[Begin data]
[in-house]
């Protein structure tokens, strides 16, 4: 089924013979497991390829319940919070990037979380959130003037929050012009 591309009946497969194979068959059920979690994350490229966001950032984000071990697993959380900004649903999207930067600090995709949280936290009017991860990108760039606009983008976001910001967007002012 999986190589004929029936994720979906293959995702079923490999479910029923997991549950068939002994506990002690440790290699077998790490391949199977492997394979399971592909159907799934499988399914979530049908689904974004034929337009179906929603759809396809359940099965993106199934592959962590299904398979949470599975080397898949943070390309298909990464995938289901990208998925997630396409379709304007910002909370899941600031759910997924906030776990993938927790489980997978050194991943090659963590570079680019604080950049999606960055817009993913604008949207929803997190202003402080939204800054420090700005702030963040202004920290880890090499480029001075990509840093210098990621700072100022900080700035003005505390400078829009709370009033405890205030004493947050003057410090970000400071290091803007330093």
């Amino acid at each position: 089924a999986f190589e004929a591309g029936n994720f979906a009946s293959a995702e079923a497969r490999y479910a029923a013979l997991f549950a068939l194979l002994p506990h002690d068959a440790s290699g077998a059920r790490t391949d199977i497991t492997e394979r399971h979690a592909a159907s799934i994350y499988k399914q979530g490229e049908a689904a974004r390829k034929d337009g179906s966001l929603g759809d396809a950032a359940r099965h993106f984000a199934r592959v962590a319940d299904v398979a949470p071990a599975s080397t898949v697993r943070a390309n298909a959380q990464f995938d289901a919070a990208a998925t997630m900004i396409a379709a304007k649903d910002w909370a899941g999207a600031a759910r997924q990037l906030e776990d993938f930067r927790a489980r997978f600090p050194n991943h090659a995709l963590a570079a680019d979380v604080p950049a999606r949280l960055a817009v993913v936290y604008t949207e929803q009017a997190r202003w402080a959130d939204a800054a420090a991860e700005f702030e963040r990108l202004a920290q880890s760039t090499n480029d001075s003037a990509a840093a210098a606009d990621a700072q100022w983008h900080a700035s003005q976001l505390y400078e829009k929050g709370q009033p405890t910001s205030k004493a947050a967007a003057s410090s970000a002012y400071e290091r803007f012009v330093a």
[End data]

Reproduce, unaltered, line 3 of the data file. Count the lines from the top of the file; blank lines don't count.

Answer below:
């Amino acid at each position: 089924a999986f190589e004929a591309g029936n994720f979906a009946s293959a995702e079923a497969r490999y479910a029923a013979l997991f549950a068939l194979l002994p506990h002690d068959a440790s290699g077998a059920r790490t391949d199977i497991t492997e394979r399971h979690a592909a159907s799934i994350y499988k399914q979530g490229e049908a689904a974004r390829k034929d337009g179906s966001l929603g759809d396809a950032a359940r099965h993106f984000a199934r592959v962590a319940d299904v398979a949470p071990a599975s080397t898949v697993r943070a390309n298909a959380q990464f995938d289901a919070a990208a998925t997630m900004i396409a379709a304007k649903d910002w909370a899941g999207a600031a759910r997924q990037l906030e776990d993938f930067r927790a489980r997978f600090p050194n991943h090659a995709l963590a570079a680019d979380v604080p950049a999606r949280l960055a817009v993913v936290y604008t949207e929803q009017a997190r202003w402080a959130d939204a800054a420090a991860e700005f702030e963040r990108l202004a920290q880890s760039t090499n480029d001075s003037a990509a840093a210098a606009d990621a700072q100022w983008h900080a700035s003005q976001l505390y400078e829009k929050g709370q009033p405890t910001s205030k004493a947050a967007a003057s410090s970000a002012y400071e290091r803007f012009v330093a």